Not going to make this year's deadline for filing your federal tax return? No need to panic just yet.
Uncle Sam will grant you a six-month extension to file your tax forms, as long as you make the request by midnight Tuesday.
Filing for an extension doesn't spare you from having to pay your tax bill by the deadline, however. And failing to do so means you'll incur interest charges and fees on top of what you owe.
The Internal Revenue Service accepts extension requests three ways: By mail, via tax-preparation software, or online via the IRS website, www.irs.gov.
To request the extension, you must fill out IRS Form 4868, which is available on the IRS website, through most tax preparation software, as well as in public libraries and post offices.
If you opt to mail in the form it has to be postmarked by Tuesday to be considered on time. Forms filed online on the IRS website or by using tax software can be sent in as late as 11:59 p.m. EDT on Tuesday. One bonus of filing online is the IRS will confirm receipt of the request form right away.
If accepted, the extension request will give you until Oct. 16 to file a complete tax return. But that doesn't buy you more time to pay any taxes you may owe.
The IRS requires taxpayers to pay up by Tuesday's deadline, or face a host of penalties.
If you file your tax return on time or get an extension, but fail to pay, the IRS will charge you interest on unpaid taxes. That rate currently works out to about 3.25 percent and is compounded daily.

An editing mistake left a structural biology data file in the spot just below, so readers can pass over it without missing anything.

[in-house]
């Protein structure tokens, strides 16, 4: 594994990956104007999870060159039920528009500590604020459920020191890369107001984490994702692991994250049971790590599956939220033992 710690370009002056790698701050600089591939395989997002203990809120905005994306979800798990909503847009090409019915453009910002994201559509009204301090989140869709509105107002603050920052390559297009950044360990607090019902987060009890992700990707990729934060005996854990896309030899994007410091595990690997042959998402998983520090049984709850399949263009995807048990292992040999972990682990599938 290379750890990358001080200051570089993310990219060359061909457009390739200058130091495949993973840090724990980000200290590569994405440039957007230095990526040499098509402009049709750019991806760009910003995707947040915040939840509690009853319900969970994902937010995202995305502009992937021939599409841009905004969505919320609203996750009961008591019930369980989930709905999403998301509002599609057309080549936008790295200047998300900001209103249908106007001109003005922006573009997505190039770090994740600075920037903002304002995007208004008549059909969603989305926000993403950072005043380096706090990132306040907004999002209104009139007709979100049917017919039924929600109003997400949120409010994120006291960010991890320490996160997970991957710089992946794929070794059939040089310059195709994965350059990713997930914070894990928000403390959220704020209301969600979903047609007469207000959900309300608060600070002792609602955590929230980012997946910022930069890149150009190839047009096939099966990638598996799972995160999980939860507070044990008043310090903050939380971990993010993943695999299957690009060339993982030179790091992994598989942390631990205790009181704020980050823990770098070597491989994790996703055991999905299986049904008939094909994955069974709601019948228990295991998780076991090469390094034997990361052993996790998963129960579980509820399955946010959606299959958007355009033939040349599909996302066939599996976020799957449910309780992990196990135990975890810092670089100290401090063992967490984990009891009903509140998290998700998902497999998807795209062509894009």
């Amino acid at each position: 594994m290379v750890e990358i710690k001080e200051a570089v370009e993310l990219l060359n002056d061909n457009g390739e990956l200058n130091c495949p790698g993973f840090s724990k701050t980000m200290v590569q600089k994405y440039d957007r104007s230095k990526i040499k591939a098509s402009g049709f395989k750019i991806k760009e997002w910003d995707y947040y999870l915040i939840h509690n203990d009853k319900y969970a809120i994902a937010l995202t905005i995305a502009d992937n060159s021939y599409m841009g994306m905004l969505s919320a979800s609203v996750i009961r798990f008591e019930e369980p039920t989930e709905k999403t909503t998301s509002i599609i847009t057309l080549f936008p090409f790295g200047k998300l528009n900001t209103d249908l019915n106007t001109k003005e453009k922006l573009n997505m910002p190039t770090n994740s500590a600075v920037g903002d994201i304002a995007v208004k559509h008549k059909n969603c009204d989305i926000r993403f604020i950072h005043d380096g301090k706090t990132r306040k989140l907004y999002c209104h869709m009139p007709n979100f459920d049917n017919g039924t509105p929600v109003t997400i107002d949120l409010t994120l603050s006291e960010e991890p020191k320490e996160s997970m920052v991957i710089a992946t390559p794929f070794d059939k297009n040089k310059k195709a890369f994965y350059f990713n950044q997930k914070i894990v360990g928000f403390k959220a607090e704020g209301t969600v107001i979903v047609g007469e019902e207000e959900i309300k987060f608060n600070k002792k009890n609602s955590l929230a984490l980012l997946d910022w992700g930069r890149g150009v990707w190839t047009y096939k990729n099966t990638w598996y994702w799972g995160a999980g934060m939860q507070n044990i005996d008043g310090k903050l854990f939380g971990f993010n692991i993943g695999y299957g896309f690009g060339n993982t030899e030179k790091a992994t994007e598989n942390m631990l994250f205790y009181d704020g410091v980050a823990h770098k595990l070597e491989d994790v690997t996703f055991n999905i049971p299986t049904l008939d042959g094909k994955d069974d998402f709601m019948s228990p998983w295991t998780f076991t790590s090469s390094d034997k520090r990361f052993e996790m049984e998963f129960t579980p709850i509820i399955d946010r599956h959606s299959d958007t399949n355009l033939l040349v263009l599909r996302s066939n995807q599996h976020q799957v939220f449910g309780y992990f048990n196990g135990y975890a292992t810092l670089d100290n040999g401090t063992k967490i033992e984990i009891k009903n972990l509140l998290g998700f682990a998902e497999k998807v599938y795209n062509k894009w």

The IRS also will charge you a late payment penalty of one-half of 1 percent of any tax not paid by April 17. That translates to a $25 penalty if you owe $5,000. It is charged each month or part of a month the tax goes unpaid, up to 25 percent, or $1,250 on that $5,000.
That interest rate can jump to 1 percent, however, if the tax bill hasn't been paid within 10 days after the IRS issues a notice of intent to levy. But if you work out a payment plan with the IRS, it will reduce the rate to one-quarter of 1 percent.
The last thing you want to do is miss the tax filing deadline and not ask for an extension. That triggers a penalty of 5 percent of the tax owed for each month the tax return is late, for up to five months.
It's best not to try to calculate what you might owe in penalties and interest, the IRS will send a bill if you underpay.
What about filers who haven't sorted out their tax return yet and don't know how much they owe?
"They can send a payment to the IRS based on what they believe will be their tax debt, and once they have the extra six months, they can square everything away," said Annabel Marquez, a spokeswoman for IRS.
If your earnings were roughly the same in 2011 as in 2010, the easiest way to estimate what you owe is to add in slightly more than you owed last year. If you overpay, you'll get a refund after you file your return. If you underpay, you'll have to pay a penalty and interest on the difference.
The IRS accepts payments by check, online or by phone using a credit or debit card. More details on making payments are available on the IRS website.
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